Population justification
A total of 46,800 pairs and approaching 100,000 mature individuals (roughly equating to 150,000 total individuals) can be estimated from Patterson et al. (in press) and unpublished data from Falklands Conservation and British Antarctic Survey. This consists of an estimated 19,500 pairs on the Falkland Islands (Islas Malvinas), 5,500 pairs on South Georgia (Georgias del Sur), 5,400 pairs on South Shetland Islands (Shetland del Sur), 3,350 pairs on South Orkney Island (Orcadas del Sur) (British Antarctic Survey unpubl. data), 2,500 pairs on Heard and MacDonald Islands (DPIW unpubl. data), 2,145 pairs on Macquarie Island, 2,300 pairs in South America, 2,300 pairs on the Tristan da Cunha Islands, 280 pairs on the Antarctic Continent. In addition, Patterson et al. (in litt. undated) estimate 1,190 pairs on the Antarctic Peninsula, 1,550 pairs on the South Sandwich Islands, 1,800 pairs on Prince Edward Islands, 1,060 pairs on Iles Crozet and four pairs in Iles Kerguelen.

Trend justification
Recent trends are variable, with some populations continuing to decline (British Antarctic Survey unpubl. data; Patterson et al. undated), some stable (Gonzalez-Solis and Croxall 2005) and others showing substantial increases, including populations on Patagonia (Quintana et al. 2006) and Falkland Islands (Islas Malvinas) (Reid and Huin 2005) and a soon to be published study of the South Georgia population (Poncet et al. in litt. 2008). Importantly, the latter populations represent the two largest populations in the world, and the overall global trend is now increasing. Combining trend data for both regions (north and south of 60°S) gives a best estimate of a 17 % increase and a worst case scenario of a 7.2 % decline over the past three generations (64 years) (Chown et al 2008 to SCAR), and it is precautionarily assumed here to have undergone a slow decline during this period.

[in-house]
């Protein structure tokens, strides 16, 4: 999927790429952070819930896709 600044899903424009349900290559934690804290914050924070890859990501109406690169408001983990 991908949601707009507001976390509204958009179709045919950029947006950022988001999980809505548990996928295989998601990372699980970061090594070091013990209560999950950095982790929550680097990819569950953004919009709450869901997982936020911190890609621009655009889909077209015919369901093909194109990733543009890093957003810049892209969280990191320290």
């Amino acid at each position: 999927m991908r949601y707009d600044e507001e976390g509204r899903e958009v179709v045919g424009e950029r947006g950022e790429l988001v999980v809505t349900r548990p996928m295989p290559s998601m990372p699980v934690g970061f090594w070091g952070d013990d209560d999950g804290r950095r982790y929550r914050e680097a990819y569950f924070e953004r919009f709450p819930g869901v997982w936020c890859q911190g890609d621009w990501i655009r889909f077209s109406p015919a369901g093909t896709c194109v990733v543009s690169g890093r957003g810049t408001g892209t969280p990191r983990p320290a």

It typically nests in loose colonies on grassy or bare ground. However, in the Falkland Islands it can nest in large, relatively dense colonies (Reid and Huin 2005). Average age of first breeding is c.10 years, and mean adult annual survival at South Georgia is 90% (Hunter 1984a). It feeds on carrion, cephalopods, krill, offal, discarded fish and refuse from ships, often feeding near trawlers and longliners (Hunter and Brooke 1982, Hunter 1983). Males and females exhibit clearly defined spatial segregation in their foraging ranges (Gonzalez-Solis et al. 2000, Quintana and Dell' Arciprete 2002, BirdLife International 2004).

A total of 2,000-4,000 giant-petrels were estimated killed in illegal or unregulated Southern Ocean longline fisheries for Patagonian toothfish Dissostichus eleginoides in 1997-1998 (CCAMLR 1997, CCAMLR 1998) and the species has been shown to be killed in trawl fisheries in the Falkland Islands (Islas Malvinas) (Sullivan et al. 2006). However, improved mitigation in many longline fisheries appears to have reduced bycatch levels of this species around some breeding colonies (Quintana et al. 2006). Localised decreases have also been attributed to reductions in southern elephant seal Mirounga leonina (an important source of carrion), human disturbance and persecution (Hunter 1984a, P. G. Ryan in litt. 1999, Pfeiffer and Peters 2006).

Conservation Actions Underway
CMS Appendix II and ACAP Annex 1. It is monitored at South Georgia, Marion, Crozet and Macquarie Islands, and at Terre Adélie. Several breeding islands are nature reserves; Gough and Macquarie are World Heritage Sites. The population at Gough Island was censused in 2000-2001, and again in 2003, and a monitoring protocol has been devised (Cuthbert and Sommer 2004). Conservation Actions Proposed